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Re: RDF & fragment ids; what breaks?

From: Mark Baker <distobj@acm.org>
Date: Thu, 23 Jan 2003 09:43:09 -0500
To: Miles Sabin <miles@milessabin.com>
Cc: www-tag@w3.org
Message-ID: <20030123094308.E19606@www.markbaker.ca>

On Thu, Jan 23, 2003 at 08:51:30AM +0000, Miles Sabin wrote:
> In the context of my reply to Tim Bray's mail, I think "break" is 
> exactly the right word.

Sorry, I just meant *I* wouldn't use that word.

> > It would certainly reduce visibility into the message by HTTP
> > components that relied on the assumption that the URI in the HTTP
> > request line identified the resource being interacted with.
> 
> I don't believe it would.

If an HTTP client is told that "http://example.org/foo#bar" identifies
a resource of interest to it, and attempts to dereference that URIref,
"#bar" isn't part of that HTTP GET message that gets sent.  By
*definition*, other HTTP components have less visibility into the
meaning of the message than the client.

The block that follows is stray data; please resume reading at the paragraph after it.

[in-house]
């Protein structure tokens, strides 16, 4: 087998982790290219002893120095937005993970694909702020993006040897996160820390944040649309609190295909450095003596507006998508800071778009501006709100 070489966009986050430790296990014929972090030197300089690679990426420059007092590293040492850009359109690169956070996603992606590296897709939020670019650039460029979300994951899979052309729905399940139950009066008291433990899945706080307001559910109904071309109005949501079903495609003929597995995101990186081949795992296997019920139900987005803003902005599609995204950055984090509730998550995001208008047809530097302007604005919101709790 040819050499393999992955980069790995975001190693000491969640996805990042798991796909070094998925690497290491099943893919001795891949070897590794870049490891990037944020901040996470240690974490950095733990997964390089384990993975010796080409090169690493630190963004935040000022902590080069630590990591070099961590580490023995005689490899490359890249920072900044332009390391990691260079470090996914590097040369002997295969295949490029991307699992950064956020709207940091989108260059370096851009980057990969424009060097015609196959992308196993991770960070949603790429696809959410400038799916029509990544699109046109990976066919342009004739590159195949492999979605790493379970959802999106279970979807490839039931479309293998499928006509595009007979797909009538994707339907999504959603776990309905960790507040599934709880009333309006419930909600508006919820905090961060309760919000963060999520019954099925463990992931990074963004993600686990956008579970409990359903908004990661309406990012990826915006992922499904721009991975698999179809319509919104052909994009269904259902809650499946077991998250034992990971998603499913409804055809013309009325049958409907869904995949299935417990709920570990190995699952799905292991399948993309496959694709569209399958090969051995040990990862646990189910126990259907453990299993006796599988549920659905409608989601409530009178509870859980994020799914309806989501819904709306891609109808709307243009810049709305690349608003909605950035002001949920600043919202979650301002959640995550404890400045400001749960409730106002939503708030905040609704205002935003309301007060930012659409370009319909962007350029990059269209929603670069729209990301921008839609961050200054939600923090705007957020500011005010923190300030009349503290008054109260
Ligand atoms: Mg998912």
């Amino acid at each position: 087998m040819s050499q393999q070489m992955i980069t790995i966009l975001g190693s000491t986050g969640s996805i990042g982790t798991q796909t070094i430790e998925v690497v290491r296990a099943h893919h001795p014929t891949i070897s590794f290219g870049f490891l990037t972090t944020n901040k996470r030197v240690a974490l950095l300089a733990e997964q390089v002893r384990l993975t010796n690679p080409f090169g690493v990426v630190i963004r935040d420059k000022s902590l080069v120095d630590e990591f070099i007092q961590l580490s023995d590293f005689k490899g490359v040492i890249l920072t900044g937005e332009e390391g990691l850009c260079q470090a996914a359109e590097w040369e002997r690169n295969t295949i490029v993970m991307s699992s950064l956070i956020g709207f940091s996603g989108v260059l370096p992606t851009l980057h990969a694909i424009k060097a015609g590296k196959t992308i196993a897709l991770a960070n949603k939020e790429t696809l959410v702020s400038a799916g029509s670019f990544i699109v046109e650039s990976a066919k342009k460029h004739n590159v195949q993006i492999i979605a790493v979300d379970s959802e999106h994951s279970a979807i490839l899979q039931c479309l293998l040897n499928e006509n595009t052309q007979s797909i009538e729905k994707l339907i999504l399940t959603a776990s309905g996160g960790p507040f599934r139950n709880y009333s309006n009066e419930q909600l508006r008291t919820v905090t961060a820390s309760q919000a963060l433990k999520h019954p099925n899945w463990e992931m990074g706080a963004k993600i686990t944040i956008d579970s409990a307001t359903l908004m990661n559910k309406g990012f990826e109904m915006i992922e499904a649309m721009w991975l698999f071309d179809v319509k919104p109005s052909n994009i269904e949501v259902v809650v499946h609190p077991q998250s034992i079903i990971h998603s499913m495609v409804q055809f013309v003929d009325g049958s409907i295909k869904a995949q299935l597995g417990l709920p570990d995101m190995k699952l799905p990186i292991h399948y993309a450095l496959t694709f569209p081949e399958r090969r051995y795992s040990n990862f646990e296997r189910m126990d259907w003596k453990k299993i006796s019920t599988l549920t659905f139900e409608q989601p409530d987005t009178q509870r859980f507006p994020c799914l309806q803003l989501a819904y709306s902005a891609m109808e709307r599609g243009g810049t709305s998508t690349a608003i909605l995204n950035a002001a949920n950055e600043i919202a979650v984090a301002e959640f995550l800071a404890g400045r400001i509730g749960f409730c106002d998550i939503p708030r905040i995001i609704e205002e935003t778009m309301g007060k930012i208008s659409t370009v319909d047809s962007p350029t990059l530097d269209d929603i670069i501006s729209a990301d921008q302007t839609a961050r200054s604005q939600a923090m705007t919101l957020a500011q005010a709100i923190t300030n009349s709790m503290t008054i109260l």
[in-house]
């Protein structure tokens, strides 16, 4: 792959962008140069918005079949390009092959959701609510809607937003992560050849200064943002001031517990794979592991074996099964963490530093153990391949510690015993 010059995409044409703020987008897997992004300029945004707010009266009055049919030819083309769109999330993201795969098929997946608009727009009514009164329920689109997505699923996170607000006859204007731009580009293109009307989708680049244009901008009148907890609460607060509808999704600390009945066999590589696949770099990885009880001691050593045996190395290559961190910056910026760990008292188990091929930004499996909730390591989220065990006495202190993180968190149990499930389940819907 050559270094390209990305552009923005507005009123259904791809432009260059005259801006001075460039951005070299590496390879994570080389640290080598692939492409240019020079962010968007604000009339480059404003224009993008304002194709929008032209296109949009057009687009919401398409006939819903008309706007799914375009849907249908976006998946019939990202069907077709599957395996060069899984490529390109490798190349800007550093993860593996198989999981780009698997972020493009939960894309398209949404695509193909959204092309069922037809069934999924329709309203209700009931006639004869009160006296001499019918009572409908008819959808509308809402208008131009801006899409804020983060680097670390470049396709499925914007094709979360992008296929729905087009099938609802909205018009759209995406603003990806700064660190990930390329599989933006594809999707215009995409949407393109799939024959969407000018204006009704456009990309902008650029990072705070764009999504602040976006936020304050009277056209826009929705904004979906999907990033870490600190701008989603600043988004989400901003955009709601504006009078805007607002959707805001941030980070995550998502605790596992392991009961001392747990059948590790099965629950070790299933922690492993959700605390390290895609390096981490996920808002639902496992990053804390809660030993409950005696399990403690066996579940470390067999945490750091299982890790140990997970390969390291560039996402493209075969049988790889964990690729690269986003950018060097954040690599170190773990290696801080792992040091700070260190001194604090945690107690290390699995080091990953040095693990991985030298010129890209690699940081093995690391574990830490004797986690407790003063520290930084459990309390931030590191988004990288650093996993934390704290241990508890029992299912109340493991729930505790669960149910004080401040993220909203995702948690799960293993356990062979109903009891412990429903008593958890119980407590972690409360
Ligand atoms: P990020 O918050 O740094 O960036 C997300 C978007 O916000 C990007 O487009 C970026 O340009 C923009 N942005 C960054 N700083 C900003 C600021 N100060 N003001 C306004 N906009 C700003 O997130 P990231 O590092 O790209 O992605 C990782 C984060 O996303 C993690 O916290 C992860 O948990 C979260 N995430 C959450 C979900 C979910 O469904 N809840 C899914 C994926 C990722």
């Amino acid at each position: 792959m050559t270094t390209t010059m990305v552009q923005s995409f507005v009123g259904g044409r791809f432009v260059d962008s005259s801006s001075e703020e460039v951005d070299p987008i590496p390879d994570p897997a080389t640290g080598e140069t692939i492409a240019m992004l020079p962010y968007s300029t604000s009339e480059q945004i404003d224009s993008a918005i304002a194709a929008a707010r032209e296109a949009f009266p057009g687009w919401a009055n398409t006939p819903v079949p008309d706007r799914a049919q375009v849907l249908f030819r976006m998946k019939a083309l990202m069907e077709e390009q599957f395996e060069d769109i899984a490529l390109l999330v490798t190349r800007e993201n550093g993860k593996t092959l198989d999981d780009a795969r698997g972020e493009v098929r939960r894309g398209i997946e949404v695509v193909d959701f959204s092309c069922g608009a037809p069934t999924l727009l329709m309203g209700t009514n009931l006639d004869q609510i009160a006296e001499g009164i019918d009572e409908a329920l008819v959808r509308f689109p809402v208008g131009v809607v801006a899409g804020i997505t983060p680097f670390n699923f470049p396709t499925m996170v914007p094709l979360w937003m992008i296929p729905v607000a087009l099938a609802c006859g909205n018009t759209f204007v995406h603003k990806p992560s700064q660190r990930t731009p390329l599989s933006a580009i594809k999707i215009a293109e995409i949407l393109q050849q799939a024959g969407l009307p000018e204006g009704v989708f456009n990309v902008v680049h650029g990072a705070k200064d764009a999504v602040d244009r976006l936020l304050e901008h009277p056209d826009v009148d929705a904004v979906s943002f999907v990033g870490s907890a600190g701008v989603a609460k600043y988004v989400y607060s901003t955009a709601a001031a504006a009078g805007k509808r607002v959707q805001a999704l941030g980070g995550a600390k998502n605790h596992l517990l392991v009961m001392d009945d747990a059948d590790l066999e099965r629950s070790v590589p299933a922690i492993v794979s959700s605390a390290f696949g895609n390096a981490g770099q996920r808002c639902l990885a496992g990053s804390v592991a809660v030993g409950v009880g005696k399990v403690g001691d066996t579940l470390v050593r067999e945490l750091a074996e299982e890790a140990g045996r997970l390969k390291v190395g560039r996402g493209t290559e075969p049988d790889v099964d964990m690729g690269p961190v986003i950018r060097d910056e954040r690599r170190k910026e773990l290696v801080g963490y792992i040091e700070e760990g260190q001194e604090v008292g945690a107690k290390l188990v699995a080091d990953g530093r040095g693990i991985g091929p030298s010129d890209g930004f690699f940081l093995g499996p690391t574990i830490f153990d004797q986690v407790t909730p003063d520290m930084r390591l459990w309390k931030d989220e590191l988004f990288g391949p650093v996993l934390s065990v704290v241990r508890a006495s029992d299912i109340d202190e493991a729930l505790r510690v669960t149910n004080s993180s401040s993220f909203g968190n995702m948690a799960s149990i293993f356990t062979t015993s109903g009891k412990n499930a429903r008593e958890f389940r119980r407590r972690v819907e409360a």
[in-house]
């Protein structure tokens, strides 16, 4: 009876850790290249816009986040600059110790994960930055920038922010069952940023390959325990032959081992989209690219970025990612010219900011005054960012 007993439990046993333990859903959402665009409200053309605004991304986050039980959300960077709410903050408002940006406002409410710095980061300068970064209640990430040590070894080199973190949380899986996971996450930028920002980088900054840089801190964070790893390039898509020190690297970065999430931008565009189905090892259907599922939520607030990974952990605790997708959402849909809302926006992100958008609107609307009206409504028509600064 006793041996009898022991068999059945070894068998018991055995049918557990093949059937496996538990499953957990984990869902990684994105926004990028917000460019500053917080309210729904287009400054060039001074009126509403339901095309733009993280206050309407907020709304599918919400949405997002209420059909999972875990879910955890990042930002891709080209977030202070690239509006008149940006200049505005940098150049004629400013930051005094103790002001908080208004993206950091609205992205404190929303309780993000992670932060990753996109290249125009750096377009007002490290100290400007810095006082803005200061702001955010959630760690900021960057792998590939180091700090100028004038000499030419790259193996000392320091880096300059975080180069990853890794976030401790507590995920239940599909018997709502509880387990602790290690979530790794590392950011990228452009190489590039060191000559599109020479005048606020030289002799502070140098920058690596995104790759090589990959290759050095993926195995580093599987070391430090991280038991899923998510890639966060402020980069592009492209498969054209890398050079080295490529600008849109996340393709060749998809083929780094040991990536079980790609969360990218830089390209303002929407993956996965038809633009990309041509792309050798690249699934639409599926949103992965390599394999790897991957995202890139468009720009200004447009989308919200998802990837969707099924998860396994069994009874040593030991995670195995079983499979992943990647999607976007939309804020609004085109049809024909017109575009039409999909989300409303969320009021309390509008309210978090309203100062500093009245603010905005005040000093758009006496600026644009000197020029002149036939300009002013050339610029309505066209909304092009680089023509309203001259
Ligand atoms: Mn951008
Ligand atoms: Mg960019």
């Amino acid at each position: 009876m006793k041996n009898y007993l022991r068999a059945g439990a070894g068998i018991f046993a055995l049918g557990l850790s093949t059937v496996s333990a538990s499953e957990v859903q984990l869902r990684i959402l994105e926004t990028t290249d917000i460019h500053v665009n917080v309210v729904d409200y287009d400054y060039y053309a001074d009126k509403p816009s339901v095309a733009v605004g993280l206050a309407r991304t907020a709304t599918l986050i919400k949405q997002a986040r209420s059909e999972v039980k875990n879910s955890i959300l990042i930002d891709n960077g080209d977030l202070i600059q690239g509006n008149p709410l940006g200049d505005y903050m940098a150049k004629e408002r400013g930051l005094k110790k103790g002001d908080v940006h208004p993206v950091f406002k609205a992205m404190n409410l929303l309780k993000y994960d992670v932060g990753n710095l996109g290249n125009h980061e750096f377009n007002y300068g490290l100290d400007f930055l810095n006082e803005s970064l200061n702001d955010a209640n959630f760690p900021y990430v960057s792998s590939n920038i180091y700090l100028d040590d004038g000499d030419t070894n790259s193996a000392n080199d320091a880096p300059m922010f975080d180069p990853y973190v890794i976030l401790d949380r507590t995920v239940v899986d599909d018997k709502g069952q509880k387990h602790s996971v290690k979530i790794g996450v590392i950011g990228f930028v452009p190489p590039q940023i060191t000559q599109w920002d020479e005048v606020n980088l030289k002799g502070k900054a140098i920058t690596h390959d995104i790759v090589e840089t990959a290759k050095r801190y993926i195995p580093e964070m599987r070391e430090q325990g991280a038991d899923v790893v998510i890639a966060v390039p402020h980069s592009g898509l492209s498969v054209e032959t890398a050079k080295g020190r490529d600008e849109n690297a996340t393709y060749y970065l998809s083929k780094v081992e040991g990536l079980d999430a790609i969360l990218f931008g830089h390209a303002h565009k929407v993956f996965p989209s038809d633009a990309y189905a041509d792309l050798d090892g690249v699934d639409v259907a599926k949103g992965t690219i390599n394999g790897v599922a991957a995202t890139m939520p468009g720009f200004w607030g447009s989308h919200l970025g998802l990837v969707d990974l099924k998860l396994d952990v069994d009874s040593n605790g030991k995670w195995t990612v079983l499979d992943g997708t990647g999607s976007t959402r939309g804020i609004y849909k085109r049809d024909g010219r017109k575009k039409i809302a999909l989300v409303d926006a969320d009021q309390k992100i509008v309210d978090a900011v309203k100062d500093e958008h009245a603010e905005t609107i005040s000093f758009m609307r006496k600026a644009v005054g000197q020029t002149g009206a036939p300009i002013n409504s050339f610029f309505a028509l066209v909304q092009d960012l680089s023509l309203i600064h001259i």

> But it's absolutely not legitimate to insist that that mindset or 
> methodology is the only way of obtaining that useful property, or to 
> insist that it's privileged to the exclusion of all else. That _does_ 
> break things (in this case RDF), at least politically, by effectively 
> ruling out other equally useful approaches.

As I see it, in order to recover this lost visibility, one of two things
would need to occur.  Either RDF/SW have to start identifying things
without fragment ids, or we need to deploy some means of introducing the
fragment id into the HTTP message envelope (Request-URI -> Request-URIref,
an extension header, etc..).  As Tim Bray correctly (IMO) pointed out,
it's a whole lot easier to do the former than the latter at this point
in time.

MB
-- 
Mark Baker.   Ottawa, Ontario, CANADA.        http://www.markbaker.ca
Web architecture consulting, technical reports, evaluation & analysis
Received on Thursday, 23 January 2003 09:41:49 GMT

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